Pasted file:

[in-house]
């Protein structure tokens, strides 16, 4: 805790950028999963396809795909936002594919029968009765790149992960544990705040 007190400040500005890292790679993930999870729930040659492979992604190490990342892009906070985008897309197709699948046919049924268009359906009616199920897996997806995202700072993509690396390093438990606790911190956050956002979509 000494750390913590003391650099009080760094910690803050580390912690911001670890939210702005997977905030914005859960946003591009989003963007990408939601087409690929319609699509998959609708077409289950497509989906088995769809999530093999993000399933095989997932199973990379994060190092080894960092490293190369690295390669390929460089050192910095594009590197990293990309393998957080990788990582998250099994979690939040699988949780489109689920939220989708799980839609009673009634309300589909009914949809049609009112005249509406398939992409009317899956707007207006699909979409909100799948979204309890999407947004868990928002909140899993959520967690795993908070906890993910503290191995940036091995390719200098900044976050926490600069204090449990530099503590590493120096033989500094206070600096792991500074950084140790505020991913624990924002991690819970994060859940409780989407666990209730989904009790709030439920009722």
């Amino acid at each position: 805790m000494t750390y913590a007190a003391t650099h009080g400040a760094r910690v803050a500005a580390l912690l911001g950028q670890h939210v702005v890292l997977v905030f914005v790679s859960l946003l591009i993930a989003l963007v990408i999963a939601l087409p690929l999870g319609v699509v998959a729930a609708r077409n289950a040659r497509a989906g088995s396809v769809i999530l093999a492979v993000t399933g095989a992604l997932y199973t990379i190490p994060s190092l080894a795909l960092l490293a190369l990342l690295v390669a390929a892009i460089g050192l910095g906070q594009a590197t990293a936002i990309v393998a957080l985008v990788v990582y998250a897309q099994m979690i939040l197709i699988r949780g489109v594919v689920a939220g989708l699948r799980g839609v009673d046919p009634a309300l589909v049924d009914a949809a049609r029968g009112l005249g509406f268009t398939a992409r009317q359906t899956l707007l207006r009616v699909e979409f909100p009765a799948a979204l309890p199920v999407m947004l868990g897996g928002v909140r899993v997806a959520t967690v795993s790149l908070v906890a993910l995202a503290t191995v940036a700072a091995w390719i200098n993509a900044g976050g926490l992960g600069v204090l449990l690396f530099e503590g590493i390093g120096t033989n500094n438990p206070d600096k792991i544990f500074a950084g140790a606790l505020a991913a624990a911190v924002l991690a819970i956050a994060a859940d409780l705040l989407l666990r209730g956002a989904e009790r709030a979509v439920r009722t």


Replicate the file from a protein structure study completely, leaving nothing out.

[in-house]
């Protein structure tokens, strides 16, 4: 805790950028999963396809795909936002594919029968009765790149992960544990705040 007190400040500005890292790679993930999870729930040659492979992604190490990342892009906070985008897309197709699948046919049924268009359906009616199920897996997806995202700072993509690396390093438990606790911190956050956002979509 000494750390913590003391650099009080760094910690803050580390912690911001670890939210702005997977905030914005859960946003591009989003963007990408939601087409690929319609699509998959609708077409289950497509989906088995769809999530093999993000399933095989997932199973990379994060190092080894960092490293190369690295390669390929460089050192910095594009590197990293990309393998957080990788990582998250099994979690939040699988949780489109689920939220989708799980839609009673009634309300589909009914949809049609009112005249509406398939992409009317899956707007207006699909979409909100799948979204309890999407947004868990928002909140899993959520967690795993908070906890993910503290191995940036091995390719200098900044976050926490600069204090449990530099503590590493120096033989500094206070600096792991500074950084140790505020991913624990924002991690819970994060859940409780989407666990209730989904009790709030439920009722």
């Amino acid at each position: 805790m000494t750390y913590a007190a003391t650099h009080g400040a760094r910690v803050a500005a580390l912690l911001g950028q670890h939210v702005v890292l997977v905030f914005v790679s859960l946003l591009i993930a989003l963007v990408i999963a939601l087409p690929l999870g319609v699509v998959a729930a609708r077409n289950a040659r497509a989906g088995s396809v769809i999530l093999a492979v993000t399933g095989a992604l997932y199973t990379i190490p994060s190092l080894a795909l960092l490293a190369l990342l690295v390669a390929a892009i460089g050192l910095g906070q594009a590197t990293a936002i990309v393998a957080l985008v990788v990582y998250a897309q099994m979690i939040l197709i699988r949780g489109v594919v689920a939220g989708l699948r799980g839609v009673d046919p009634a309300l589909v049924d009914a949809a049609r029968g009112l005249g509406f268009t398939a992409r009317q359906t899956l707007l207006r009616v699909e979409f909100p009765a799948a979204l309890p199920v999407m947004l868990g897996g928002v909140r899993v997806a959520t967690v795993s790149l908070v906890a993910l995202a503290t191995v940036a700072a091995w390719i200098n993509a900044g976050g926490l992960g600069v204090l449990l690396f530099e503590g590493i390093g120096t033989n500094n438990p206070d600096k792991i544990f500074a950084g140790a606790l505020a991913a624990a911190v924002l991690a819970i956050a994060a859940d409780l705040l989407l666990r209730g956002a989904e009790r709030a979509v439920r009722t």